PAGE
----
Paul Klee (18 December 1879 – 29 June 1940) was
a Swiss-German painter. His highly individual style was influenced by
movements in art that included Expressionism, Cubism, and Surrealism. Klee was
a natural draftsman who experimented with and eventually deeply explored color
theory, writing about it extensively; his lectures Writings on Form and Design
Theory (Schriften zur Form und Gestaltungslehre), published in English as the
Paul Klee Notebooks, are held to be as important for modern art as Leonardo da
Vinci's A Treatise on Painting for the Renaissance. He and his colleague,
Russian painter Wassily Kandinsky, both taught at the Bauhaus school of art,
design and architecture. His works reflect his dry humor and his sometimes
childlike perspective, his personal moods and beliefs, and his musicality.
Early life and training
Paul Klee was born in Münchenbuchsee, Switzerland, as the second child of German
music teacher Hans Wilhelm Klee (1849–1940) and Swiss singer Ida Marie Klee, née
Frick (1855–1921). His sister Mathilde (died 6 December 1953) was born on 28
January 1876 in Walzenhausen. Their father came from Tann and studied at the
Stuttgart Conservatory singing, piano, organ and violin, meeting there his future
wife Ida Frick. Hans Wilhelm Klee was active as a music teacher at the Bern State
Seminary in Hofwil near Bern until 1931. Klee was able to develop his music skills
as his parents encouraged and inspired him until his death. In 1880, his family
moved to Bern, where they moved 17 years later after numerous changes of residence
into a house at the Kirchenfeld district. From 1886 to 1890, Klee visited primary
school and received, at the age of 7, violin classes at the Municipal Music School.
He was so talented on violin that, aged 11, he received an invitation to play as an
extraordinary member of the Bern Music Association.
In his early years, following his parents’ wishes, Klee focused on becoming a
musician; but he decided on the visual arts during his teen years, partly out of
rebellion and partly because of a belief that modern music lacked meaning for him.
He stated, "I didn't find the idea of going in for music creatively particularly
attractive in view of the decline in the history of musical achievement." As a
musician, he played and felt emotionally bound to traditional works of the
eighteenth and nineteenth century, but as an artist he craved the freedom to
explore radical ideas and styles. At sixteen, Klee’s landscape drawings already
show considerable skill.
Around 1897, Klee started his diary, which he kept until 1918, and which has
provided scholars with valuable insight into his life and thinking. During his
school years, he avidly drew in his school books, in particular drawing
caricatures, and already demonstrating skill with line and volume. He barely passed
his final exams at the "Gymnasium" of Bern, where he qualified in the Humanities.
With his characteristic dry wit, he wrote, "After all, it’s rather difficult to
achieve the exact minimum, and it involves risks." On his own time, in addition to
his deep interests in music and art, Klee was a great reader of literature, and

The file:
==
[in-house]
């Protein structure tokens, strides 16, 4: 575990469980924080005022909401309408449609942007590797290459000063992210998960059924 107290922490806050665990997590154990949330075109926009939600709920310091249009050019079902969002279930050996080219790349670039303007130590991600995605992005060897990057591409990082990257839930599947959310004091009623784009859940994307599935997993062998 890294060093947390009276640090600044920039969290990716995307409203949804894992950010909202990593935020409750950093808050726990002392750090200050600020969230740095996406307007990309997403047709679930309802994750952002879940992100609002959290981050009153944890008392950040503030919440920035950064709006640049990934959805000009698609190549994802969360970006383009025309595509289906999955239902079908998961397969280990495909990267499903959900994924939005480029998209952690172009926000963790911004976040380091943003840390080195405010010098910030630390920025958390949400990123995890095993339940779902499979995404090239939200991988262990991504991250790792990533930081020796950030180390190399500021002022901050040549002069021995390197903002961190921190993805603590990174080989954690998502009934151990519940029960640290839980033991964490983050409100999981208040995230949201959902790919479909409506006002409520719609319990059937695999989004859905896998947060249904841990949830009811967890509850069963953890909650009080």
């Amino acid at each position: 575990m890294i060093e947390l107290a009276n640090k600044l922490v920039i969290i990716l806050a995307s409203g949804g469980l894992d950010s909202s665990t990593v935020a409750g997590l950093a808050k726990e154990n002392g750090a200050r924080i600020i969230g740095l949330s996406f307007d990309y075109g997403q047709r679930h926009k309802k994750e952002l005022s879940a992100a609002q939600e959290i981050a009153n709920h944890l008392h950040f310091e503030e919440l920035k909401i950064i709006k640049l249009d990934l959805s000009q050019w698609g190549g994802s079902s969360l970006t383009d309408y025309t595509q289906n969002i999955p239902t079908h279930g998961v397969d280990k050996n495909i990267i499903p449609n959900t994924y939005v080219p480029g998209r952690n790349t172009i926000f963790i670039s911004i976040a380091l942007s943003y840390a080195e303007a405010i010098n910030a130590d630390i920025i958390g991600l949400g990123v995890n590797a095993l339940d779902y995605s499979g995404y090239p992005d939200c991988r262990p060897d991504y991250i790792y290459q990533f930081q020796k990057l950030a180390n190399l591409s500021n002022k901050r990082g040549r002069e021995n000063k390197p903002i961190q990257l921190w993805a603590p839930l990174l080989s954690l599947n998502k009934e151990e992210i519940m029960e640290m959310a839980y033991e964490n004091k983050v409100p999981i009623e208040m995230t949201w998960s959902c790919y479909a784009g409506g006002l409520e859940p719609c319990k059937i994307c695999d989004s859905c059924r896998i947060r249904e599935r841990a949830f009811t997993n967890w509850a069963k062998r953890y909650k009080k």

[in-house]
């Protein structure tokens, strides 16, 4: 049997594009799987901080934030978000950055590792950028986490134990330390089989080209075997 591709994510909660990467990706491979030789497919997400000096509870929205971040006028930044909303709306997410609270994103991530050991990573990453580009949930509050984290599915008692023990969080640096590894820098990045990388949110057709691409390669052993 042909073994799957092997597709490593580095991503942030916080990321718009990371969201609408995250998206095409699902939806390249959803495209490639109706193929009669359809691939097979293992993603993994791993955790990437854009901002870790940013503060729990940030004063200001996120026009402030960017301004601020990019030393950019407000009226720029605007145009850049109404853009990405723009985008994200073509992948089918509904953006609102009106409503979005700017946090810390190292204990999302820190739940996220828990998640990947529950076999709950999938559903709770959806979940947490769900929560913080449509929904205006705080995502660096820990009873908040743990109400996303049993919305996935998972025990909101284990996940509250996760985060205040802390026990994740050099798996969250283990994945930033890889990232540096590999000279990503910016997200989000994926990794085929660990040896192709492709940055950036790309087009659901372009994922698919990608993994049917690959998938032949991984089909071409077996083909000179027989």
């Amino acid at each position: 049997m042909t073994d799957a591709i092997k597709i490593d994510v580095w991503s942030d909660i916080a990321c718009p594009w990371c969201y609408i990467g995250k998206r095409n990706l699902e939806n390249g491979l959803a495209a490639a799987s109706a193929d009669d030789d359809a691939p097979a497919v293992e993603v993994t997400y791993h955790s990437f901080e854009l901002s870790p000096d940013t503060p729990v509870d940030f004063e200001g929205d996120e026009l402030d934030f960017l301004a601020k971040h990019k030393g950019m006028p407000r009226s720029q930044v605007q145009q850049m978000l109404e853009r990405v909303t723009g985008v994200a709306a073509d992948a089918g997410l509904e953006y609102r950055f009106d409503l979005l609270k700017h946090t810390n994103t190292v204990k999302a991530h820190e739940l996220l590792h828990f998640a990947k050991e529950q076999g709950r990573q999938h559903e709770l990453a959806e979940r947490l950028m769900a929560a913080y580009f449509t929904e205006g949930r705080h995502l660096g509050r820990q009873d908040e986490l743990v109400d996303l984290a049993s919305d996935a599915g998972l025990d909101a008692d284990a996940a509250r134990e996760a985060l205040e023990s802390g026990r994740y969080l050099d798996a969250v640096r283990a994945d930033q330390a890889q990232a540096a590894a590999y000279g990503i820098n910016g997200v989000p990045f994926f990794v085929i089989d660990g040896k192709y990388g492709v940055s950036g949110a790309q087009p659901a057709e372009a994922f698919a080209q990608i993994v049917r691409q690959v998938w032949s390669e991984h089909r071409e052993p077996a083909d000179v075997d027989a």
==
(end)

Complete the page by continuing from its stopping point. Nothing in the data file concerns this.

later a writer on art theory and aesthetics.
With his parents' reluctant permission, in 1898 Klee began studying art at the
Academy of Fine Arts in Munich with Heinrich Knirr and Franz von Stuck. He excelled
at drawing but seemed to lack any natural color sense. He later recalled, "During
the third winter I even realized that I probably would never learn to paint."
During these times of youthful adventure, Klee spent much time in pubs and had
affairs with lower class women and artists' models. He had an illegitimate son in
1900 who died several weeks after birth.
After receiving his Fine Arts degree, Klee went to Italy from October 1901 to
May 1902 with friend Hermann Haller. They stayed in Rome, Florence, and Naples, and
studied the master painters of past centuries. He exclaimed, "The Forum and the
Vatican have spoken to me. Humanism wants to suffocate me." He responded to the
colors of Italy, but sadly noted, "that a long struggle lies in store for me in
this field of color." For Klee, color represented the optimism and nobility in art,
and a hope for relief from the pessimistic nature he expressed in his
black-and-white grotesques and satires. Returning to Bern, he lived with his
parents for several years, and took occasional art classes. By 1905, he was
developing some experimental techniques, including drawing with a needle on a
blackened pane of glass, resulting in fifty-seven works including his Portrait of
My Father (1906). In the years 1903-5 he also completed a cycle of eleven
zinc-plate etchings called Inventions, his first exhibited works, in which he
illustrated several grotesque characters. He commented, "though I'm fairly
satisfied with my etchings I can't go on like this. I’m not a specialist." Klee was
still dividing his time with music, playing the violin in an orchestra and writing
concert and theater reviews.
In 1919, Klee applied for a teaching post at the Academy of Art in Stuttgart. This
attempt failed but he had a major success in securing a three-year contract (with a
minimum annual income) with dealer Hans Goltz, whose influential gallery gave Klee